(WOMENSENEWS)–As a loan officer at First Choice Mortgage Company in Pearland, Texas, Melissa Ward, 28, is often dressed in business slacks and classy skirts.
But many Saturday afternoons, you can also catch her sporting the red and white uniform of Houston Energy, a women’s tackle football team.
“When I tell people that I play football, they look at me and say, ‘you’re too small,'” says Ward, who is 5 feet 8 inches and weighs 145 pounds. “The other thing they say is, ‘you’re too girly.'”
But on Nov. 4, Ward and her 42 teammates looked anything but small and girly as they tackled the Dallas Diamonds for the championship title of the Women’s Professional Football League.
They lost by just seven points in what proved to be the closest women’s championship game to date. Thirteen of the players then rested a night, dusted off their uniforms and went on to play the next day in the first all-pro game featuring the league’s top players. (Although the women don’t make a living from the sport, the league refers to them as professionals.)
“It’s historic,” says Jody Taylor, media relations for the Women’s Professional Football League, “because it’s the first time an organized women’s pro football all-star game has happened.” Although the Belmont, Texas-based league had hoped to hold an all-pro game in the past, Taylor said budgeting difficulties made it impossible. This year, increased donations from private donors–and the willingness of participating players to subsidize the game–made it a reality.
Organized Sport Started for Women in 1960s
Women’s football has been kicking around as early as the 1920s, but initially it was little more than an entertaining gimmick, akin to mud wrestling. Women’s games were featured as entertainment at everything from masquerade balls to NFL halftime specials.
But when Cleveland talent agent Sid Friedman started a women’s semi-professional tackle league in the mid-1960s, it quickly caught steam, growing to include teams in Toronto, Buffalo, Toledo and Pittsburgh. Competing leagues started up, but all soon faltered due to financial difficulties.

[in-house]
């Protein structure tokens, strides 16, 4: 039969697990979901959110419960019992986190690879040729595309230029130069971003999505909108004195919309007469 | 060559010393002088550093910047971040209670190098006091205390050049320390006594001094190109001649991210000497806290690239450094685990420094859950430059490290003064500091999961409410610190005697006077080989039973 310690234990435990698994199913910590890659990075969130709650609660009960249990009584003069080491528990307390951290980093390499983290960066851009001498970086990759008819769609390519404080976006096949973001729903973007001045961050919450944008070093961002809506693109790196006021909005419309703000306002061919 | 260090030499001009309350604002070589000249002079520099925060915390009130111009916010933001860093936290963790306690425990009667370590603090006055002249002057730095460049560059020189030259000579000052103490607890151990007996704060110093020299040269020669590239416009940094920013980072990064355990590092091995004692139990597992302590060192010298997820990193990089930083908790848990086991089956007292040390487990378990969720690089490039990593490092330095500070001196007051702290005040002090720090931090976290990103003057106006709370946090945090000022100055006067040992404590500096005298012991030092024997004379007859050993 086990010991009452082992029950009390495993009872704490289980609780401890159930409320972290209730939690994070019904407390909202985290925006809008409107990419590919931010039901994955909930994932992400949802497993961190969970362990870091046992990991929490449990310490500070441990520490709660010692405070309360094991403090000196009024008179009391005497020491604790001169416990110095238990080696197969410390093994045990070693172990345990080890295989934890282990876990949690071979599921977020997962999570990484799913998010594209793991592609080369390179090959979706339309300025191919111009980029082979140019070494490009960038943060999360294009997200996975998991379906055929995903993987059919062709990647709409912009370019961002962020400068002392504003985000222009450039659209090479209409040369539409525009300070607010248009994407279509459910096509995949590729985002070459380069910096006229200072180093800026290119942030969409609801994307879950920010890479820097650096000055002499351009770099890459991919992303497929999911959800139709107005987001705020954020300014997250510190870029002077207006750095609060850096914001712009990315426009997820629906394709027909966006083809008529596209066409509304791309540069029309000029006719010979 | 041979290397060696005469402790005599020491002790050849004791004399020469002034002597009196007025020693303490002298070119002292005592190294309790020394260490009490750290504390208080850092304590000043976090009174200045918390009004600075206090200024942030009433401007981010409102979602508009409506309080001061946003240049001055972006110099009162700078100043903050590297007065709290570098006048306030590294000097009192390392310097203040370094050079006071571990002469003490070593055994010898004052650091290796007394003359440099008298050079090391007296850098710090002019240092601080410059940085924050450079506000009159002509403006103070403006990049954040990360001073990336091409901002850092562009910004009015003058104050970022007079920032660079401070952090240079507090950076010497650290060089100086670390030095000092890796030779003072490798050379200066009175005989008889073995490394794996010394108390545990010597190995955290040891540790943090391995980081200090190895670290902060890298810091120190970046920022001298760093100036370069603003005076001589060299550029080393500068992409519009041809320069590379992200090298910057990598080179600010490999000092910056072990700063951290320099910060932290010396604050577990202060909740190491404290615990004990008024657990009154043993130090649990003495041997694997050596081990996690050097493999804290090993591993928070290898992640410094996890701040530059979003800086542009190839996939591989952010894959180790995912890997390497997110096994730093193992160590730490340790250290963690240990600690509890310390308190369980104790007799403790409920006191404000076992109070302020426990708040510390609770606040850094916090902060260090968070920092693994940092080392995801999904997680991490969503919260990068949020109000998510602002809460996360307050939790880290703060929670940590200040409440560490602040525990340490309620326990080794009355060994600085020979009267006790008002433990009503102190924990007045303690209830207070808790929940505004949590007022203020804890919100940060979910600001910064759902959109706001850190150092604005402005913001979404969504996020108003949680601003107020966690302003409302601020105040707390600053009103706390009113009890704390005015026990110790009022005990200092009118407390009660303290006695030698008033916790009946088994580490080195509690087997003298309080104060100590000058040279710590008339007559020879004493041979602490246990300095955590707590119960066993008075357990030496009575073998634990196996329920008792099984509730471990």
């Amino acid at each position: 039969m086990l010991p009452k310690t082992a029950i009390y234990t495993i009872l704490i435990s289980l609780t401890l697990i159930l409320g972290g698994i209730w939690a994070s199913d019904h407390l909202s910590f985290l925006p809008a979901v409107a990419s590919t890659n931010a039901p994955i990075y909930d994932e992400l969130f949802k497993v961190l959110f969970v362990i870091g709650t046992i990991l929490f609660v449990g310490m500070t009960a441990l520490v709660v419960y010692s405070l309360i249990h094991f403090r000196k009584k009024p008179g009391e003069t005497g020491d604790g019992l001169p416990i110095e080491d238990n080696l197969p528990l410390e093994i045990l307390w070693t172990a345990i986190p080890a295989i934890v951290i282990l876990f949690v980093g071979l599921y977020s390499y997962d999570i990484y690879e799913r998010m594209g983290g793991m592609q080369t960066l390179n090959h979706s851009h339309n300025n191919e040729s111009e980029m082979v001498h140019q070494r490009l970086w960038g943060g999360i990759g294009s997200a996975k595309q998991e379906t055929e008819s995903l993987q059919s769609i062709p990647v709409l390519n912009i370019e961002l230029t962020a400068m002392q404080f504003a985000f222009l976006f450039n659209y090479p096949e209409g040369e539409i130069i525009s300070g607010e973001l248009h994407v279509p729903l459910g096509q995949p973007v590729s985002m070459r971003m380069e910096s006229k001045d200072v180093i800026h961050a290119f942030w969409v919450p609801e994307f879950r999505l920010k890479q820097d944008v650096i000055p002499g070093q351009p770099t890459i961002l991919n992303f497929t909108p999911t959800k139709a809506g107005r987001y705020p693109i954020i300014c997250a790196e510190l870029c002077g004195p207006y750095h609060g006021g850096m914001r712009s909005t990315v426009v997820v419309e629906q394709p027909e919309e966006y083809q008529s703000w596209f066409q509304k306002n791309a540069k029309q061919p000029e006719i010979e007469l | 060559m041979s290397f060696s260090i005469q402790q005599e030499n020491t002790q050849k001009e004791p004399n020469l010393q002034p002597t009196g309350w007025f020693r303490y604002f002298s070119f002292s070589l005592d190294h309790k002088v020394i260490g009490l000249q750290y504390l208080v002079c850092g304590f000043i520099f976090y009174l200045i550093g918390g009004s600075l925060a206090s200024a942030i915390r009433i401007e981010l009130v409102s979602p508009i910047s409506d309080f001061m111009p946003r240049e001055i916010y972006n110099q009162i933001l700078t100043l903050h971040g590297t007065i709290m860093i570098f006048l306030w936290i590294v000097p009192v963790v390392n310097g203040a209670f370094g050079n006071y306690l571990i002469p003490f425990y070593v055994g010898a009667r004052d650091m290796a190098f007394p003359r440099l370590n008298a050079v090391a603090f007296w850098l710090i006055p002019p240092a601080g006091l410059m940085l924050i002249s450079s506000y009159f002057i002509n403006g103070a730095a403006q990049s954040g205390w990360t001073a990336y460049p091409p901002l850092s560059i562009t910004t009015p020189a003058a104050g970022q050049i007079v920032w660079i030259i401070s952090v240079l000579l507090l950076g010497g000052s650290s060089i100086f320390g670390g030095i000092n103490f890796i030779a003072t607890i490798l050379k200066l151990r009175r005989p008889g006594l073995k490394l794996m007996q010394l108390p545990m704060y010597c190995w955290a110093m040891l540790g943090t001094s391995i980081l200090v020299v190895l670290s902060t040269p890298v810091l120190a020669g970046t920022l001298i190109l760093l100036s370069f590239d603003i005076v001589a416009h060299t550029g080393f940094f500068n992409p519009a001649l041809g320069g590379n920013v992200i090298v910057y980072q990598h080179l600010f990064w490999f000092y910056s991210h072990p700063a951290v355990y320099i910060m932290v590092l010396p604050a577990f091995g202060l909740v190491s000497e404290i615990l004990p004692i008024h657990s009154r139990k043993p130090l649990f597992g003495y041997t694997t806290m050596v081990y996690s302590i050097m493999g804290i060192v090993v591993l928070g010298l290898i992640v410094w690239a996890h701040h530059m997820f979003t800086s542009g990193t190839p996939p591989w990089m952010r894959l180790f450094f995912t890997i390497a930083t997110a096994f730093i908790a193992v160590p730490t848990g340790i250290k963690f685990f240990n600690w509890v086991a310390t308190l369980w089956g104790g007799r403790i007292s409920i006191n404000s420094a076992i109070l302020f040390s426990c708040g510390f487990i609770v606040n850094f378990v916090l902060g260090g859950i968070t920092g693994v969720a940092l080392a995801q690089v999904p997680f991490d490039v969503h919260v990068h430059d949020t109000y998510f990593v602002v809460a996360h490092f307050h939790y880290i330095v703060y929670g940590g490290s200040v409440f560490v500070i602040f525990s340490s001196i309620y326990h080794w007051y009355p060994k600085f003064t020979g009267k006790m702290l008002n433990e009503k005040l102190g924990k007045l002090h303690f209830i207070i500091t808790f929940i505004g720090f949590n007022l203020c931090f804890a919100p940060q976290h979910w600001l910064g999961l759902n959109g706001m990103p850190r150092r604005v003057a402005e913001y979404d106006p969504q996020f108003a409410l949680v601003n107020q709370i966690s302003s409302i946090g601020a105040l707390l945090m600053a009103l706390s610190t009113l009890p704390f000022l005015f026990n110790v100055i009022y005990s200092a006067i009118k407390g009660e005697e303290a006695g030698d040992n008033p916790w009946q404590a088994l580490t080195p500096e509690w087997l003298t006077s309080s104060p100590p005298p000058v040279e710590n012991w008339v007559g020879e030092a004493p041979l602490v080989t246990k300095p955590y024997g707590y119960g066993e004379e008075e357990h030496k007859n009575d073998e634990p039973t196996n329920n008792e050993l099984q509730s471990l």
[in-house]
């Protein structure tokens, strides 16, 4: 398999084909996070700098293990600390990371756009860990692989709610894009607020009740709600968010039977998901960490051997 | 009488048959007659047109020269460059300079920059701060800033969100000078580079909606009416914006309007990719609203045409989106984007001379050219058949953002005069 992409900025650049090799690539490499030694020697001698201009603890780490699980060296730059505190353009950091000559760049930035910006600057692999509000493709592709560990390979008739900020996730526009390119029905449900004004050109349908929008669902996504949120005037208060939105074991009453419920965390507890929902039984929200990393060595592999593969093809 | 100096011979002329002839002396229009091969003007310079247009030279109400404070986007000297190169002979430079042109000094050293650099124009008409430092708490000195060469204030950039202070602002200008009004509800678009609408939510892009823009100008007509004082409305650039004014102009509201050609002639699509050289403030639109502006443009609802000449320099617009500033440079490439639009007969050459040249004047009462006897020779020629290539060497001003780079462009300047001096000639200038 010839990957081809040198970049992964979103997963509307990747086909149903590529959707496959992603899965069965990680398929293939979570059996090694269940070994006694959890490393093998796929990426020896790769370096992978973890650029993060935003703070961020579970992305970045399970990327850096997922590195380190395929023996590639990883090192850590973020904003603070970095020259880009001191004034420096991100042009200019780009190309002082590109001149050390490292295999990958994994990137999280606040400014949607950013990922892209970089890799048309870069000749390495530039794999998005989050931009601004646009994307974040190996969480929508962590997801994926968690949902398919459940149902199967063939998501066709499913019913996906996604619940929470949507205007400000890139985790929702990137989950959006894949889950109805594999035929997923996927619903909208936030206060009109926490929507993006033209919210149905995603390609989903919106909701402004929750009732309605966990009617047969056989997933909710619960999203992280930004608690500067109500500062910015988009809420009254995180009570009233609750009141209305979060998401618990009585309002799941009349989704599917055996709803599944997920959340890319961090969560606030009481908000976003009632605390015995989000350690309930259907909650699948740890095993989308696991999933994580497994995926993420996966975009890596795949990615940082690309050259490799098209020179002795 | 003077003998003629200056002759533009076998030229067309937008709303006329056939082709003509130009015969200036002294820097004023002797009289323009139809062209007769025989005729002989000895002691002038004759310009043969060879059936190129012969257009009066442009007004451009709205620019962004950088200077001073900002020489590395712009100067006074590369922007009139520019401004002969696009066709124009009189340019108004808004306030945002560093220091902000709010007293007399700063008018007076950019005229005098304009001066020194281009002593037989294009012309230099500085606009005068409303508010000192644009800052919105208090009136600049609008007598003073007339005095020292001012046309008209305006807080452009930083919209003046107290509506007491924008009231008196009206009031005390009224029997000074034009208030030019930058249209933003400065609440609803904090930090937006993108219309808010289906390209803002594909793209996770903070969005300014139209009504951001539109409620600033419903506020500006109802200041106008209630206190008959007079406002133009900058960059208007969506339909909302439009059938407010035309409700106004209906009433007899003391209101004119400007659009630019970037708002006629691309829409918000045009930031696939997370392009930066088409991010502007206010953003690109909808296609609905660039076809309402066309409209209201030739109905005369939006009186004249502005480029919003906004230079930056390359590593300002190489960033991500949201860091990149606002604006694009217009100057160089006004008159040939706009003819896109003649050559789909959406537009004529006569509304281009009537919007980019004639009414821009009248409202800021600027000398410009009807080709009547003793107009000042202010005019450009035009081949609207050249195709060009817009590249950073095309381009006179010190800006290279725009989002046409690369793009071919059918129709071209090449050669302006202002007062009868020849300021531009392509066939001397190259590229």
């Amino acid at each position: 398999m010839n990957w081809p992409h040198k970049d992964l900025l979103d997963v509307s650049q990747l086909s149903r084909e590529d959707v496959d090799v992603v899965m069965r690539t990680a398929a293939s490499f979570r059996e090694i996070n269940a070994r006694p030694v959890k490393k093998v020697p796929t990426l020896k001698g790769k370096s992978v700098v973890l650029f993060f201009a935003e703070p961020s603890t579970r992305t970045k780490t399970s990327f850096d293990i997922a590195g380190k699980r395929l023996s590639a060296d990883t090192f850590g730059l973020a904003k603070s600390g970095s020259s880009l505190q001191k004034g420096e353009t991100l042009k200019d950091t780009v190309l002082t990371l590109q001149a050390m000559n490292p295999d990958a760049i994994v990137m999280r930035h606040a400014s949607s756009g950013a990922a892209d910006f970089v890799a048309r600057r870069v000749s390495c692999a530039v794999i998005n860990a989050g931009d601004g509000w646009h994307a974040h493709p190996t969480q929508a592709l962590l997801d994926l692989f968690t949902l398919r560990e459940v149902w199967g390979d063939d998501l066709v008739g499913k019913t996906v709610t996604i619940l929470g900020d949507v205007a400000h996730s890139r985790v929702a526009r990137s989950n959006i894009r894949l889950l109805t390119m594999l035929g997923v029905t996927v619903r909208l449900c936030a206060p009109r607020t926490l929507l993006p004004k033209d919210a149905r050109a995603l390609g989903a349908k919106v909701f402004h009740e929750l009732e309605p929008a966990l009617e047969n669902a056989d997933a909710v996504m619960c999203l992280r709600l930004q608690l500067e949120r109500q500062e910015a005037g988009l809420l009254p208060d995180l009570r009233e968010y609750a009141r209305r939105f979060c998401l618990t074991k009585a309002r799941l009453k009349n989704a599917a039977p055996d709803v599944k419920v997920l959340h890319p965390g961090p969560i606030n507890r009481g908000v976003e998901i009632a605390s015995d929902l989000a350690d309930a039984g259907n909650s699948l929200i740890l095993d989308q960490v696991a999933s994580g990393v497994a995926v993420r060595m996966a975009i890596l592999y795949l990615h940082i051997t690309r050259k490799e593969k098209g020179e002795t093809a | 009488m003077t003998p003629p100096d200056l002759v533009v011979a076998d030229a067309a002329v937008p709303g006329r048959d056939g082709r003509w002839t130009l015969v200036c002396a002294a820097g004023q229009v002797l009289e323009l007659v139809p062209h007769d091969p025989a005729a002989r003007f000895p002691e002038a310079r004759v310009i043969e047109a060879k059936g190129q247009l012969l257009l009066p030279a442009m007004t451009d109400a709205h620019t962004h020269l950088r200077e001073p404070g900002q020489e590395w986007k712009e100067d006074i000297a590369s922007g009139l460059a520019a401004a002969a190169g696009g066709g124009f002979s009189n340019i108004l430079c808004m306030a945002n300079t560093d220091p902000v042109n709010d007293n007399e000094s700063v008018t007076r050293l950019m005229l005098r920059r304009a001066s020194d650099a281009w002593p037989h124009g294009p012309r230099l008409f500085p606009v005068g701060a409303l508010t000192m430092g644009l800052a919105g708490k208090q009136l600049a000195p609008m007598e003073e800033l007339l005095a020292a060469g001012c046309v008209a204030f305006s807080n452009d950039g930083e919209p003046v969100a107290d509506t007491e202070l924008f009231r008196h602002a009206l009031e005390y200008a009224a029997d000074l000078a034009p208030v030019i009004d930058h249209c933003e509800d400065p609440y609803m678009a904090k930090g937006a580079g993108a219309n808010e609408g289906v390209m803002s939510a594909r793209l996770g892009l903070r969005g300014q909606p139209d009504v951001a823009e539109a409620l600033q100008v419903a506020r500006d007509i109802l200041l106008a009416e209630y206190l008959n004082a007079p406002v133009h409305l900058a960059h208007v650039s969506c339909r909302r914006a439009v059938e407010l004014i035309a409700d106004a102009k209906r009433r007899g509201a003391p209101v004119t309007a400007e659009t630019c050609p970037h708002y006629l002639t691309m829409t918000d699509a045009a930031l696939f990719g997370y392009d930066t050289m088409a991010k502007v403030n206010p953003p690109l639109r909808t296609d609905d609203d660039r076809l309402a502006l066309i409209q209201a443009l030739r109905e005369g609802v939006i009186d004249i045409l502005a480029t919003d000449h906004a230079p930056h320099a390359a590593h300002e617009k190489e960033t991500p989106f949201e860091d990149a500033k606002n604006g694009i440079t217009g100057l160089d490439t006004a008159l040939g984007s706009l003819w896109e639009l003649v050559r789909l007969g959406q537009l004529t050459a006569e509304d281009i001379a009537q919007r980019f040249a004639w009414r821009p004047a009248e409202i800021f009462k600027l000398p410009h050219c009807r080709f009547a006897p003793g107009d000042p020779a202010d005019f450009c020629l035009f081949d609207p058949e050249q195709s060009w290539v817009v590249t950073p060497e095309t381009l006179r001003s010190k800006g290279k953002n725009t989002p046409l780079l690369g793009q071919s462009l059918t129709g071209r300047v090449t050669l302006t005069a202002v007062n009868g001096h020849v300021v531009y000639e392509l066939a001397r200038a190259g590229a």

Women’s football experienced a resurgence in 1999, when an exhibition game was staged at the Minneapolis Metrodome. The match’s success led to the first Women’s Professional Football League (WPFL) season in 2000, with 11 teams competing nationwide, followed by the formation of the Independent Women’s Football League (IWFL) and the National Women’s Football League (now the National Women’s Football Association, or NWFA).
Membership grew over the years. In 2000, the WPFL had 11 teams, while the Independent Women’s Football League had four and the National Women’s Football Association had just two. Six years later, the leagues feature 15, 30 and 37 teams respectively.
The three leagues are characterized by administrative and ideological differences, playing in different seasons and prompting disputes over which follows NFL rules most closely.
Sufficient recognition and funding, however, continue to elude women’s football.
Brian Wiggins, the coach of Houston Energy, which plays in the WPFL, recently purchased the team, but declined to reveal the price. After coaching them for two years, Wiggins says he was impressed by the women’s ability, and that he “just fell in love.”
To meet the cost of staging games and traveling, he requires his all-volunteer squad to raise $1,600 apiece. Wiggins, who owns the Pearland, Texas-based First Choice Mortgage Company, estimates that his own out-of-pocket expenses will run upwards of $10,000 for the year.
“It’s all for the love of the game,” Wiggins says. “Nobody’s getting rich here.”
Players Fund the Play
Andra Douglas, owner of the New York Sharks, an IWFL team, also puts her own money into the sport.
Douglas, who grew up watching the Miami Dolphins in Florida, played semi-professional golf and college rugby, but football was always her first love.